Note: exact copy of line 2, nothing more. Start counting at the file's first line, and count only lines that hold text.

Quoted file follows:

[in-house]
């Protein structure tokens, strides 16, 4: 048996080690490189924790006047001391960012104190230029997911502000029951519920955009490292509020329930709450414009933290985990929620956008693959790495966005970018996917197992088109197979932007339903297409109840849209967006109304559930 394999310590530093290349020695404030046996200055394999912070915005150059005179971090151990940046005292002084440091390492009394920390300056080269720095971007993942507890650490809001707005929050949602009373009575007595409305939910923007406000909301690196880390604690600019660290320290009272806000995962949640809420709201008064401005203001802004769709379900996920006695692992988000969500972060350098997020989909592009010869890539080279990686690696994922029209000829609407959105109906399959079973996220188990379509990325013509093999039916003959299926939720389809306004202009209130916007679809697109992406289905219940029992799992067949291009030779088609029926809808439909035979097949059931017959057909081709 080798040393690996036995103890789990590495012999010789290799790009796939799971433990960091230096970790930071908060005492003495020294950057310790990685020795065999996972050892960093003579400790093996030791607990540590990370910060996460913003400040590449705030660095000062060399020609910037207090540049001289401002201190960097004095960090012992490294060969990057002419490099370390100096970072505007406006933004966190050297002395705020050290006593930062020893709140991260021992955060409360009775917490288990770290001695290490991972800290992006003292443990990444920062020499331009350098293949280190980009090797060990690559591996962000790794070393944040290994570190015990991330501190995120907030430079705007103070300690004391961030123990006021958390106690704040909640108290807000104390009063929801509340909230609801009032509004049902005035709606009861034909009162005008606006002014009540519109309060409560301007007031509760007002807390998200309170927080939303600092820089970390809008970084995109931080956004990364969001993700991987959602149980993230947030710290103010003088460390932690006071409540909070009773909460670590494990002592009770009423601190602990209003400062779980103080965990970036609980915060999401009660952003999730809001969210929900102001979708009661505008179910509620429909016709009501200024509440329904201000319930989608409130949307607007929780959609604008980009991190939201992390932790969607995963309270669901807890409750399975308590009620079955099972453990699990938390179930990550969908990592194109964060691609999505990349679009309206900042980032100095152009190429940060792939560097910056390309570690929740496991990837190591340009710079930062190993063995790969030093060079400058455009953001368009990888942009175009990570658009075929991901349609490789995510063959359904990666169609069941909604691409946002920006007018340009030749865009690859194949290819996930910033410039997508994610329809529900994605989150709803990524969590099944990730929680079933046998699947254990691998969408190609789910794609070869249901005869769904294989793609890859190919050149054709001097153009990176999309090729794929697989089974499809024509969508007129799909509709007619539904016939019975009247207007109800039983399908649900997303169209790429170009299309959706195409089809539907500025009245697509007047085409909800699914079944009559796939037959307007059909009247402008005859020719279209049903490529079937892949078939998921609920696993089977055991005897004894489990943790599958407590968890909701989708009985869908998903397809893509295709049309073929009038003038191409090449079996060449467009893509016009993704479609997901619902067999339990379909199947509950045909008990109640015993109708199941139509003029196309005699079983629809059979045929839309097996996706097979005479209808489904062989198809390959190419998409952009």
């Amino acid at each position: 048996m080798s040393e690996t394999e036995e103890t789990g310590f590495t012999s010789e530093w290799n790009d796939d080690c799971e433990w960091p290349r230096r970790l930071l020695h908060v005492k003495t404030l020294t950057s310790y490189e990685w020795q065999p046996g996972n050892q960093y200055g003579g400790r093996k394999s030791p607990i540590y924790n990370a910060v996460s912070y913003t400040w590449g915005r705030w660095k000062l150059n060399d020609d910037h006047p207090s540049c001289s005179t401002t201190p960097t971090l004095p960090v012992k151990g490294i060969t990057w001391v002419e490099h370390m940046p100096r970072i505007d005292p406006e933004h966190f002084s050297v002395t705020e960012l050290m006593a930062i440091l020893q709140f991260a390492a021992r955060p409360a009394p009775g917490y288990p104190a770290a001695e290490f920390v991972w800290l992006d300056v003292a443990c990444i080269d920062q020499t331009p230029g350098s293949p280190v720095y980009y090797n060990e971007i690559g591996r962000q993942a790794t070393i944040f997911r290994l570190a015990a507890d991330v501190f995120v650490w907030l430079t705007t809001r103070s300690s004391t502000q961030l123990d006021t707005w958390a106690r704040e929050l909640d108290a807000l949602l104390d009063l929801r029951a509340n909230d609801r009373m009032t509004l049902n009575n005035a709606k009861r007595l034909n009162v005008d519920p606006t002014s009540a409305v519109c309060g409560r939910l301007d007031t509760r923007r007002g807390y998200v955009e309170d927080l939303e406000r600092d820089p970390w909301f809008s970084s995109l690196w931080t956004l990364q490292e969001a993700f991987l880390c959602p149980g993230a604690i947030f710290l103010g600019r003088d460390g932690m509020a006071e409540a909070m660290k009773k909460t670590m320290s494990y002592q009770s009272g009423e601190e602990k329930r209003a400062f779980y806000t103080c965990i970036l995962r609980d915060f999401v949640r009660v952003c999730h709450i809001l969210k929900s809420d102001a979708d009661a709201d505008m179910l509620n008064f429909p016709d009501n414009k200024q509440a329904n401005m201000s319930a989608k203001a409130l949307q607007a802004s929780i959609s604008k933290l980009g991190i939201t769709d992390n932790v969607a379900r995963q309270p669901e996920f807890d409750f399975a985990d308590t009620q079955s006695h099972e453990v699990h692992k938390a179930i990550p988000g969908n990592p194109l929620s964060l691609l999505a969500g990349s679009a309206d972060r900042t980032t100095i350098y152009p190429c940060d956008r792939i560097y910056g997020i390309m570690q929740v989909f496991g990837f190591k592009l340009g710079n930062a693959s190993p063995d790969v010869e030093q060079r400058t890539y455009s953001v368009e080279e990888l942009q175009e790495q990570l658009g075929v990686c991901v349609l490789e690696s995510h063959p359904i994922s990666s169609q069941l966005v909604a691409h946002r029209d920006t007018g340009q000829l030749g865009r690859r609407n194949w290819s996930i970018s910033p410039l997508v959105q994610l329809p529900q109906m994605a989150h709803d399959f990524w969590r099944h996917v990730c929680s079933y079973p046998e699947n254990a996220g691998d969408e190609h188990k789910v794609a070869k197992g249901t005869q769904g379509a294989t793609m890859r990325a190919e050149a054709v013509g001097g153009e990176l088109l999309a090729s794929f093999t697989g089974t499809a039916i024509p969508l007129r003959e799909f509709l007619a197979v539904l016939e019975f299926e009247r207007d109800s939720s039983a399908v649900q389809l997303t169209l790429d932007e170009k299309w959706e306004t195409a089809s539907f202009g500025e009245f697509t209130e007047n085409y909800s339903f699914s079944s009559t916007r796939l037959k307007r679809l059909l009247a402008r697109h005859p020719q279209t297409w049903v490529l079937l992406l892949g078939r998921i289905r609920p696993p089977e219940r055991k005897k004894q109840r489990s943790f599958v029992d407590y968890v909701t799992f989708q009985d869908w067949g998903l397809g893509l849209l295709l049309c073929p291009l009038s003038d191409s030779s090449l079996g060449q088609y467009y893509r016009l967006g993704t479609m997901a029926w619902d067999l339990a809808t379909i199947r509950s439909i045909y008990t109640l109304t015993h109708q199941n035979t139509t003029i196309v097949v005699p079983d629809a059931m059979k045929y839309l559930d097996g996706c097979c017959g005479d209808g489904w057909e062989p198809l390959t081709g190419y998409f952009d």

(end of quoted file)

């Protein structure tokens, strides 16, 4: 048996080690490189924790006047001391960012104190230029997911502000029951519920955009490292509020329930709450414009933290985990929620956008693959790495966005970018996917197992088109197979932007339903297409109840849209967006109304559930 394999310590530093290349020695404030046996200055394999912070915005150059005179971090151990940046005292002084440091390492009394920390300056080269720095971007993942507890650490809001707005929050949602009373009575007595409305939910923007406000909301690196880390604690600019660290320290009272806000995962949640809420709201008064401005203001802004769709379900996920006695692992988000969500972060350098997020989909592009010869890539080279990686690696994922029209000829609407959105109906399959079973996220188990379509990325013509093999039916003959299926939720389809306004202009209130916007679809697109992406289905219940029992799992067949291009030779088609029926809808439909035979097949059931017959057909081709 080798040393690996036995103890789990590495012999010789290799790009796939799971433990960091230096970790930071908060005492003495020294950057310790990685020795065999996972050892960093003579400790093996030791607990540590990370910060996460913003400040590449705030660095000062060399020609910037207090540049001289401002201190960097004095960090012992490294060969990057002419490099370390100096970072505007406006933004966190050297002395705020050290006593930062020893709140991260021992955060409360009775917490288990770290001695290490991972800290992006003292443990990444920062020499331009350098293949280190980009090797060990690559591996962000790794070393944040290994570190015990991330501190995120907030430079705007103070300690004391961030123990006021958390106690704040909640108290807000104390009063929801509340909230609801009032509004049902005035709606009861034909009162005008606006002014009540519109309060409560301007007031509760007002807390998200309170927080939303600092820089970390809008970084995109931080956004990364969001993700991987959602149980993230947030710290103010003088460390932690006071409540909070009773909460670590494990002592009770009423601190602990209003400062779980103080965990970036609980915060999401009660952003999730809001969210929900102001979708009661505008179910509620429909016709009501200024509440329904201000319930989608409130949307607007929780959609604008980009991190939201992390932790969607995963309270669901807890409750399975308590009620079955099972453990699990938390179930990550969908990592194109964060691609999505990349679009309206900042980032100095152009190429940060792939560097910056390309570690929740496991990837190591340009710079930062190993063995790969030093060079400058455009953001368009990888942009175009990570658009075929991901349609490789995510063959359904990666169609069941909604691409946002920006007018340009030749865009690859194949290819996930910033410039997508994610329809529900994605989150709803990524969590099944990730929680079933046998699947254990691998969408190609789910794609070869249901005869769904294989793609890859190919050149054709001097153009990176999309090729794929697989089974499809024509969508007129799909509709007619539904016939019975009247207007109800039983399908649900997303169209790429170009299309959706195409089809539907500025009245697509007047085409909800699914079944009559796939037959307007059909009247402008005859020719279209049903490529079937892949078939998921609920696993089977055991005897004894489990943790599958407590968890909701989708009985869908998903397809893509295709049309073929009038003038191409090449079996060449467009893509016009993704479609997901619902067999339990379909199947509950045909008990109640015993109708199941139509003029196309005699079983629809059979045929839309097996996706097979005479209808489904062989198809390959190419998409952009």